The Pranksters, of course, were the pack of bohemian youth who gathered around the hipster novelist Kesey. With beat generation icon Neal Cassady behind the wheel of an old school bus, they traveled across the country, in search of the New York World’s Fair and … Whatever.
The bus, carrying the destination sign of “Furthur,” was painted wildly, in tune with the soon-to-come psychedelic aesthetic. One Prankster called it a “traveling pleasure palace.”
Many historians point to this happening as the big bang that unleashed the psychedelic era. Kesey (“One Flew Over the Cuckoo’s Nest”) had taken part in government-sponsored LSD experiments five years earlier and was eager to spread the sparkly swirling vibes.
“We were too old to be beatniks and a little too young to be hippies,” one Prankster recalled.
And so, a half-century later, documentary filmmakers Alex Gibney (“Taxi to the Dark Side”) and Alison Ellwood found themselves with 40 hours of amateur home movies shot on the trip.
The resulting two-hour movie from Magnolia Pictures began its theatrical roll-out Aug. 5 in San Francisco (naturally) and New York. “Magic Trip” downloads also are available (iTunes link).
Reviews were mixed: The San Francisco Examiner reviewer found that while ” ‘Magic Trip’ failed “to adequately explore the significance of the journey involved, the film is a worthy document of the 1964 event and a loopily enjoyable visit to the inception of hippiedom.”
The New York Times’ Stephen Holden wrote that “the unbridgeable distance between the stoned and the sober is the problem with Alex Gibney and Alison Ellwood’s documentary.” As in, taking acid is a lot involving than watching some shave-tail kid freak out.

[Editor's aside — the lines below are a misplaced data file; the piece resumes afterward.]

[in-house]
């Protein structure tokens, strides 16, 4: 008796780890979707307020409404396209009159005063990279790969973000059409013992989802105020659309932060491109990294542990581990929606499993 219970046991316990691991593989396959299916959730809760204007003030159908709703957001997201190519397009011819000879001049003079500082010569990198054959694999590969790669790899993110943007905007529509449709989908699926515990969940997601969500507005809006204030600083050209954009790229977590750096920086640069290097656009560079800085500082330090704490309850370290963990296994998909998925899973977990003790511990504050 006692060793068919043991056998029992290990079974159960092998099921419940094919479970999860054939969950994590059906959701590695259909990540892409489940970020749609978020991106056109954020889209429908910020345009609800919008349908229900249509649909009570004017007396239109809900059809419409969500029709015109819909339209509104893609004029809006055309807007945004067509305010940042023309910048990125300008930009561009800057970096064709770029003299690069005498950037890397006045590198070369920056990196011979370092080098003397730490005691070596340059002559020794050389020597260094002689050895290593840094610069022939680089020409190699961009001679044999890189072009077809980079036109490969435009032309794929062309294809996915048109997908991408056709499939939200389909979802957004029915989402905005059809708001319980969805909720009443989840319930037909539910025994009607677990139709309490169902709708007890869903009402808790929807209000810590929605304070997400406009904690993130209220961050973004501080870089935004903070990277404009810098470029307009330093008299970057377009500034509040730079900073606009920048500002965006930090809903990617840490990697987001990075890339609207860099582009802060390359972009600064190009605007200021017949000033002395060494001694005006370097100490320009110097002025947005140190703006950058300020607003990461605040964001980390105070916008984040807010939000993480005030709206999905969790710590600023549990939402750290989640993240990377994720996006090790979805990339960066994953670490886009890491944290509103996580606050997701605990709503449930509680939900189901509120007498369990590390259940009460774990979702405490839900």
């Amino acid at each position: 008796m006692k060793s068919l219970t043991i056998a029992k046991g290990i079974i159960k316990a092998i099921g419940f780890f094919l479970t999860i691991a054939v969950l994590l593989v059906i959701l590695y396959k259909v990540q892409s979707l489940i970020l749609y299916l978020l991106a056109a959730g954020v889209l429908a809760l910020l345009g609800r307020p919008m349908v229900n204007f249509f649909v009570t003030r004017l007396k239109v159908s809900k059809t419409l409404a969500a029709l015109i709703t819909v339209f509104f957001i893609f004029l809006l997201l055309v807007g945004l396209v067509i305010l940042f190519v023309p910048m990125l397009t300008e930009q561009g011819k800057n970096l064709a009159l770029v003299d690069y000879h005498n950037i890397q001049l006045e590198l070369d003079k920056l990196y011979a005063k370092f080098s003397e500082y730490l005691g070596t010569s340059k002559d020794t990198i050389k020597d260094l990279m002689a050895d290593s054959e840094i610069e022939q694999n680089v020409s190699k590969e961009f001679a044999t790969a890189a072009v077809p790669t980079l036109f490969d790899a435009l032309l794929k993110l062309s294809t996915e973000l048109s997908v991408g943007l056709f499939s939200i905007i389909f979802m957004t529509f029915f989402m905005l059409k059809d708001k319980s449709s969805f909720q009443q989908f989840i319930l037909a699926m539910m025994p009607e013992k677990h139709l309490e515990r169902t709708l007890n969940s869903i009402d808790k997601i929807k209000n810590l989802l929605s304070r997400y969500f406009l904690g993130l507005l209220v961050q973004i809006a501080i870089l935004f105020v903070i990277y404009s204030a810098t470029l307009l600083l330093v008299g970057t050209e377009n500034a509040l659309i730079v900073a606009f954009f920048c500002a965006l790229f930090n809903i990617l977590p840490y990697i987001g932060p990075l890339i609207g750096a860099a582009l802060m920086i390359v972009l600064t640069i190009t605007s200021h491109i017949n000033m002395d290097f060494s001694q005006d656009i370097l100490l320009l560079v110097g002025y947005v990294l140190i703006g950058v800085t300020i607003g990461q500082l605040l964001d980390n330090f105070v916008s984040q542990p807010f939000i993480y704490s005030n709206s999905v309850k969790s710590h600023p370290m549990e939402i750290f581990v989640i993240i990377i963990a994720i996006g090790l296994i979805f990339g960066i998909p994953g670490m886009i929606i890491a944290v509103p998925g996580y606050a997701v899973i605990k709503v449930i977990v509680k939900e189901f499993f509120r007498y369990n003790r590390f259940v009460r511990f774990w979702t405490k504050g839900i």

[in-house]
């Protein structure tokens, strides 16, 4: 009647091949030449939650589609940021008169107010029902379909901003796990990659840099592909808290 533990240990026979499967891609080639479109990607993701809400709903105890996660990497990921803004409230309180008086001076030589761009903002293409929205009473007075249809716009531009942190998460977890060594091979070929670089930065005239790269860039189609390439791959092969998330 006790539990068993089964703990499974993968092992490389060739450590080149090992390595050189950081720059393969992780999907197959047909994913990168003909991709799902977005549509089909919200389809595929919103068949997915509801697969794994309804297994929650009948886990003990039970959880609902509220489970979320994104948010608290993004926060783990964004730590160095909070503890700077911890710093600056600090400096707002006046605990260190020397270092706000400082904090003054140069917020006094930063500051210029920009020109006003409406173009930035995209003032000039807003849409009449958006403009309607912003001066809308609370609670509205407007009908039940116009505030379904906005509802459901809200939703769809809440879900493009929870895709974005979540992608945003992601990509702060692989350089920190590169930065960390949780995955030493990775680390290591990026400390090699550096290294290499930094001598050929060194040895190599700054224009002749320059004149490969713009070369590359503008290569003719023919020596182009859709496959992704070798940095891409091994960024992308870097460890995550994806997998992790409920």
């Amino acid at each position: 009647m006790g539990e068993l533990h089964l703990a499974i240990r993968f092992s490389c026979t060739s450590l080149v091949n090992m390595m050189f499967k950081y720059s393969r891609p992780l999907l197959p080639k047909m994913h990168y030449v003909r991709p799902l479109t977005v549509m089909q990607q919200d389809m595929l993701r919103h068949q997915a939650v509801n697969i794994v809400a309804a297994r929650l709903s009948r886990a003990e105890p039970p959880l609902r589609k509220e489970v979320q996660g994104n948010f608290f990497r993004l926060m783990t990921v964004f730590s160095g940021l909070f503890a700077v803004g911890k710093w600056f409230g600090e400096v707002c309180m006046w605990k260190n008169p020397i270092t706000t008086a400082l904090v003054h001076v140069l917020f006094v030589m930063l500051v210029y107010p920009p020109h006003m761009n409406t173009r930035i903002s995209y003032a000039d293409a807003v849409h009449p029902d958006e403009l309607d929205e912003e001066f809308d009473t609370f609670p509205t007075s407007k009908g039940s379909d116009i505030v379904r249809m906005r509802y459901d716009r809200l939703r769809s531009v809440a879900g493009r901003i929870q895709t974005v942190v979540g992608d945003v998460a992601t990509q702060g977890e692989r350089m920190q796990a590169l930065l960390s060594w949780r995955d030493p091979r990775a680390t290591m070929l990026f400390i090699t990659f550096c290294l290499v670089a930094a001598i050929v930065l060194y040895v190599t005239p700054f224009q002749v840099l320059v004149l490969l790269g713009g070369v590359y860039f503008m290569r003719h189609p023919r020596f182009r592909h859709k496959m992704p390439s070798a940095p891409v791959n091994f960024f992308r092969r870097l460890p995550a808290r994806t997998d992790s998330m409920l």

The footage couldn’t be synched up with what remained of the recorded sound, so most of the movie’s audio focuses on the participants’ memories. Audio interviews with various Pranksters were made in the 1970s. “None of the storytellers could be described as transfixing yarn spinners,” Holden wrote. “Any philosophical afterthoughts are resoundingly banal.”
The Hollywood Reporter, however, found the older Pranksters’ tales fascinating: “They provide a vivid portrait of the journey previously profiled in Tom Wolfe’s book ‘The Electric Kool-Aid Acid Test,’ ” reviewer Frank Scheck wrote.
He continued: “Much of the footage on display consists of the Pranksters behaving in generally silly, stoned, sloppy fashion, with the result that the proceedings come to resemble a rambling home movie that was clearly more fun to make than it is to watch.”
The band that would become the Grateful Dead, the Warlocks, make an appearance and, of course, “Truckin'” keys the soundtrack. The main Dead offshoot band is now called Furthur.
You can see for yourself via Magnolia’s on-demand (paid) distribution network, which includes iTunes, Amazon, Vudu, the DirecTV and Dish satellite systems and a swarm of cable providers.